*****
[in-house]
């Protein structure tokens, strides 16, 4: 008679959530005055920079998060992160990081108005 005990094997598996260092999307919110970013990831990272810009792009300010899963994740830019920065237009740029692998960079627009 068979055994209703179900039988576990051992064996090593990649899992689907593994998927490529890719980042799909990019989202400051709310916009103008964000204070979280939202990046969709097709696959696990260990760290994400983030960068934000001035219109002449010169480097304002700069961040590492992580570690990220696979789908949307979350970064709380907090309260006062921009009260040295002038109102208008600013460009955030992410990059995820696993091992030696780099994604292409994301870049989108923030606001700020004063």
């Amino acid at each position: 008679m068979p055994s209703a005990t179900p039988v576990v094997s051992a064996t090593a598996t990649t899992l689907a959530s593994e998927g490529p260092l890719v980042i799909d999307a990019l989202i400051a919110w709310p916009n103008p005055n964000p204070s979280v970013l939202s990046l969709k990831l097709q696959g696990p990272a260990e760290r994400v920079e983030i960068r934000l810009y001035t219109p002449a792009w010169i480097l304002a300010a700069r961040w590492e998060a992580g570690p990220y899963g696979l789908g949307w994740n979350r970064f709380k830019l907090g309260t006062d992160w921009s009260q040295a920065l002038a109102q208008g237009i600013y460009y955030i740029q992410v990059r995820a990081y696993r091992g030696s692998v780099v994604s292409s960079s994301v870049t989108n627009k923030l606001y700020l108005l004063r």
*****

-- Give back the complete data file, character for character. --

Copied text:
[in-house]
């Protein structure tokens, strides 16, 4: 008679959530005055920079998060992160990081108005 005990094997598996260092999307919110970013990831990272810009792009300010899963994740830019920065237009740029692998960079627009 068979055994209703179900039988576990051992064996090593990649899992689907593994998927490529890719980042799909990019989202400051709310916009103008964000204070979280939202990046969709097709696959696990260990760290994400983030960068934000001035219109002449010169480097304002700069961040590492992580570690990220696979789908949307979350970064709380907090309260006062921009009260040295002038109102208008600013460009955030992410990059995820696993091992030696780099994604292409994301870049989108923030606001700020004063």
């Amino acid at each position: 008679m068979p055994s209703a005990t179900p039988v576990v094997s051992a064996t090593a598996t990649t899992l689907a959530s593994e998927g490529p260092l890719v980042i799909d999307a990019l989202i400051a919110w709310p916009n103008p005055n964000p204070s979280v970013l939202s990046l969709k990831l097709q696959g696990p990272a260990e760290r994400v920079e983030i960068r934000l810009y001035t219109p002449a792009w010169i480097l304002a300010a700069r961040w590492e998060a992580g570690p990220y899963g696979l789908g949307w994740n979350r970064f709380k830019l907090g309260t006062d992160w921009s009260q040295a920065l002038a109102q208008g237009i600013y460009y955030i740029q992410v990059r995820a990081y696993r091992g030696s692998v780099v994604s292409s960079s994301v870049t989108n627009k923030l606001y700020l108005l004063r």